• A portion of the funding would be distributed among Indigenous communities, a group that is all too often left out in terms of government assistance
  • Up to one quarter of the funding may also be used toward relocation or stabilization. If vulnerable individuals need to relocate or renew their lease it could be used to cover security deposits, moving expenses, first and last month’s rent, and applicable fees.
  • The bill would also aid in other burdens associated with late or missed payments such as credit repair, case management, and obtaining legal representation as moratoriums are lifted and eviction cases resume.

A full break-down of coverage is available online via the National Low Income Housing Coalition’s PDF file.

Vocal and Political Support is Pivotal in Keeping this Bill on the Table

More than 30 homeless advocacy organizations, including Invisible People, support this bill. However, without individual and political support, it could become a distant thought that never transpires into action.

The rent freeze managed to tide many newly unemployed Americans over. Yet, even in the midst of the national shutdown, some landlords found loopholes or blatantly broke the law in order to evict their tenants. Now, as these freezes are lifted, housing advocates and experts foresee an unprecedented eviction crisis in the very near future. Families and individuals adversely affected by the Coronavirus pandemic need a more permanent solution in the form of rental assistance. Merely delaying the inevitable is not an option when it runs the risk of thrusting tens of millions of Americans into homelessness – a sector that is already financially and socially strained.

We are severely lacking in the market of affordable housing. Shelters are overcrowded and underfunded. The conditions under which most homeless people are forced to suffer have been likened to the conditions seen in third-world countries and the Middle Ages. In fact, the homeless crisis has already resurrected plagues from the Dark Ages, due to the lack of hygiene in shelters and other makeshift living spaces.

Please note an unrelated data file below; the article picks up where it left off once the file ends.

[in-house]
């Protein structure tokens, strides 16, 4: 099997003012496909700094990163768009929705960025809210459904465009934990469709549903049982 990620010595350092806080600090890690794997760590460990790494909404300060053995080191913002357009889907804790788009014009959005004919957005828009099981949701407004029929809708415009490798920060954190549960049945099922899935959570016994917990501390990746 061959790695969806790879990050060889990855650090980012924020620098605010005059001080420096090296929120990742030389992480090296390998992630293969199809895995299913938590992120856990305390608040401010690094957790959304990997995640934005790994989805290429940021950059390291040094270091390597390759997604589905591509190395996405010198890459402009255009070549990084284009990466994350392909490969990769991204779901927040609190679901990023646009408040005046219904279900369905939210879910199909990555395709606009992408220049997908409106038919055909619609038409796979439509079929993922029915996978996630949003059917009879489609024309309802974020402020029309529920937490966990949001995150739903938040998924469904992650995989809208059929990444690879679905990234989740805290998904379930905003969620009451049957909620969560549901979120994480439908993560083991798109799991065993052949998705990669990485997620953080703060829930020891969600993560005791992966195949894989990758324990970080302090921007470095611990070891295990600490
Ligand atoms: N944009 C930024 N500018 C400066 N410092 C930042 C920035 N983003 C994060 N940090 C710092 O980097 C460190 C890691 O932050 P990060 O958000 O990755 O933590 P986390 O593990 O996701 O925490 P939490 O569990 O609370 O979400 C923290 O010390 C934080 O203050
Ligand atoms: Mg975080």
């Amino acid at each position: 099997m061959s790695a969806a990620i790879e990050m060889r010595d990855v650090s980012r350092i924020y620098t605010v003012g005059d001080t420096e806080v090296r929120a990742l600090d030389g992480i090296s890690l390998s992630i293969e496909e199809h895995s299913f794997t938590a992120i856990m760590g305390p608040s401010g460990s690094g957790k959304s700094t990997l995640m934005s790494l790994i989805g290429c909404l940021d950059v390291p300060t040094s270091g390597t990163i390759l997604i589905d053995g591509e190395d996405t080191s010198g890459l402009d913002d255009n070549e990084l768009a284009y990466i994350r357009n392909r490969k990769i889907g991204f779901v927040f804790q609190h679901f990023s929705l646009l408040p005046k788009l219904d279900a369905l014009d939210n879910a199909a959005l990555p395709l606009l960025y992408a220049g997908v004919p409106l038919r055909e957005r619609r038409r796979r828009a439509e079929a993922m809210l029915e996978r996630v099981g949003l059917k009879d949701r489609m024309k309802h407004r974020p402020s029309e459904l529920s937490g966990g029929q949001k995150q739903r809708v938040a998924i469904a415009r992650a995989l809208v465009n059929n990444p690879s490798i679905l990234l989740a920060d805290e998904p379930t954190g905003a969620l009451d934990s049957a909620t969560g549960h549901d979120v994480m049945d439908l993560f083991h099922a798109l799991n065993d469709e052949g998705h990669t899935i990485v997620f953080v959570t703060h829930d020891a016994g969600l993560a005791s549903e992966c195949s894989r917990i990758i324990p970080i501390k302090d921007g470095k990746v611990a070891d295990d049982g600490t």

We urge you to express your support of the Emergency Rental Assistance and Rental Market Stabilization Act and to contact your local representatives to do the same.

As of late, the following Senators are still missing as cosponsors of this legislation:

  • Sen. Maria Cantwell, Washington (Democrat)
  • Sen. Tom Carper, Delaware (Democrat)
  • Sen. Doug Jones, Alabama (Democrat)
  • Sen. Joe Manchin, West Virginia (Democrat)
  • Sen. Jon Tester, Montana (Democrat)
  • Sen. Mark Warner, Virginia (Democrat)

If you reside in their districts, we urge you to reach out and ask them to CoSponsor the Emergency Rental Assistance and Rental Market Stabilization Act. In addition, ask your Republican representatives to show their support of the Rental Assistance Bill. The hashtag #RentReliefNow is one you can follow and/or promote as a way of endorsing this needed legislation.

Cynthia Griffith

Cynthia Griffith


Cynthia Griffith is a freelance writer dedicated to social justice and environmental issues.